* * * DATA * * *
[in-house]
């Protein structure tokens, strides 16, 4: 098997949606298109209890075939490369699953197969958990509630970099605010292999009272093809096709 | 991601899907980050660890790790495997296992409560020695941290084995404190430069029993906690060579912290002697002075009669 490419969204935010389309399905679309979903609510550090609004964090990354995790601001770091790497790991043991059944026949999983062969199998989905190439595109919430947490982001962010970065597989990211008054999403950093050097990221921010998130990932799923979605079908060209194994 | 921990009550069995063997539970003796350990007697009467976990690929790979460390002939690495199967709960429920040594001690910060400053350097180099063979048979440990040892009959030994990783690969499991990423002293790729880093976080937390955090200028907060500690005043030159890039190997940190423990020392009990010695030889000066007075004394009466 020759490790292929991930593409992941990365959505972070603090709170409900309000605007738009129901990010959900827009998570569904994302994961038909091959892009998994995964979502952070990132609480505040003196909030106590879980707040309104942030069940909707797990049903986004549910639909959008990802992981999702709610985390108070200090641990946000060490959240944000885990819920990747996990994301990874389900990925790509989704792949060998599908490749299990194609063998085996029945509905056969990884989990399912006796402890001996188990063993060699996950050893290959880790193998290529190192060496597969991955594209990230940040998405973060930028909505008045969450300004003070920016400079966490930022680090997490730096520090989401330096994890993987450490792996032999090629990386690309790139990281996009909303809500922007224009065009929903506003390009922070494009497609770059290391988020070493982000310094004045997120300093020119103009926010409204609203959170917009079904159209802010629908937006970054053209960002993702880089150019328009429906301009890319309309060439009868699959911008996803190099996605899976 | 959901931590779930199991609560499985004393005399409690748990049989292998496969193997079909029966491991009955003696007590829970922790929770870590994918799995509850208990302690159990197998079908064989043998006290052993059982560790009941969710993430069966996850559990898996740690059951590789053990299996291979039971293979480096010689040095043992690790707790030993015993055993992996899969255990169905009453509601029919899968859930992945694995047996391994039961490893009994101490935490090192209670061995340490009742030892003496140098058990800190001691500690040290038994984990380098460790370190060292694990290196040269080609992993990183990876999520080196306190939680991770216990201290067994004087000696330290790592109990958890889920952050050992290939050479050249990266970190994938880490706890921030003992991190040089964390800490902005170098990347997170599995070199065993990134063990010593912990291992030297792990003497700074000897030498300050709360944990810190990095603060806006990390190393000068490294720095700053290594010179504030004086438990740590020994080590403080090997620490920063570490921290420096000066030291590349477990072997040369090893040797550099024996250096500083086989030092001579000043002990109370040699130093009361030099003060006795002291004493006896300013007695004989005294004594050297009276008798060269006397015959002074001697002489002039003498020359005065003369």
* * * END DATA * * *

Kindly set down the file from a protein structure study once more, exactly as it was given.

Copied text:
[in-house]
């Protein structure tokens, strides 16, 4: 098997949606298109209890075939490369699953197969958990509630970099605010292999009272093809096709 | 991601899907980050660890790790495997296992409560020695941290084995404190430069029993906690060579912290002697002075009669 490419969204935010389309399905679309979903609510550090609004964090990354995790601001770091790497790991043991059944026949999983062969199998989905190439595109919430947490982001962010970065597989990211008054999403950093050097990221921010998130990932799923979605079908060209194994 | 921990009550069995063997539970003796350990007697009467976990690929790979460390002939690495199967709960429920040594001690910060400053350097180099063979048979440990040892009959030994990783690969499991990423002293790729880093976080937390955090200028907060500690005043030159890039190997940190423990020392009990010695030889000066007075004394009466 020759490790292929991930593409992941990365959505972070603090709170409900309000605007738009129901990010959900827009998570569904994302994961038909091959892009998994995964979502952070990132609480505040003196909030106590879980707040309104942030069940909707797990049903986004549910639909959008990802992981999702709610985390108070200090641990946000060490959240944000885990819920990747996990994301990874389900990925790509989704792949060998599908490749299990194609063998085996029945509905056969990884989990399912006796402890001996188990063993060699996950050893290959880790193998290529190192060496597969991955594209990230940040998405973060930028909505008045969450300004003070920016400079966490930022680090997490730096520090989401330096994890993987450490792996032999090629990386690309790139990281996009909303809500922007224009065009929903506003390009922070494009497609770059290391988020070493982000310094004045997120300093020119103009926010409204609203959170917009079904159209802010629908937006970054053209960002993702880089150019328009429906301009890319309309060439009868699959911008996803190099996605899976 | 959901931590779930199991609560499985004393005399409690748990049989292998496969193997079909029966491991009955003696007590829970922790929770870590994918799995509850208990302690159990197998079908064989043998006290052993059982560790009941969710993430069966996850559990898996740690059951590789053990299996291979039971293979480096010689040095043992690790707790030993015993055993992996899969255990169905009453509601029919899968859930992945694995047996391994039961490893009994101490935490090192209670061995340490009742030892003496140098058990800190001691500690040290038994984990380098460790370190060292694990290196040269080609992993990183990876999520080196306190939680991770216990201290067994004087000696330290790592109990958890889920952050050992290939050479050249990266970190994938880490706890921030003992991190040089964390800490902005170098990347997170599995070199065993990134063990010593912990291992030297792990003497700074000897030498300050709360944990810190990095603060806006990390190393000068490294720095700053290594010179504030004086438990740590020994080590403080090997620490920063570490921290420096000066030291590349477990072997040369090893040797550099024996250096500083086989030092001579000043002990109370040699130093009361030099003060006795002291004493006896300013007695004989005294004594050297009276008798060269006397015959002074001697002489002039003498020359005065003369």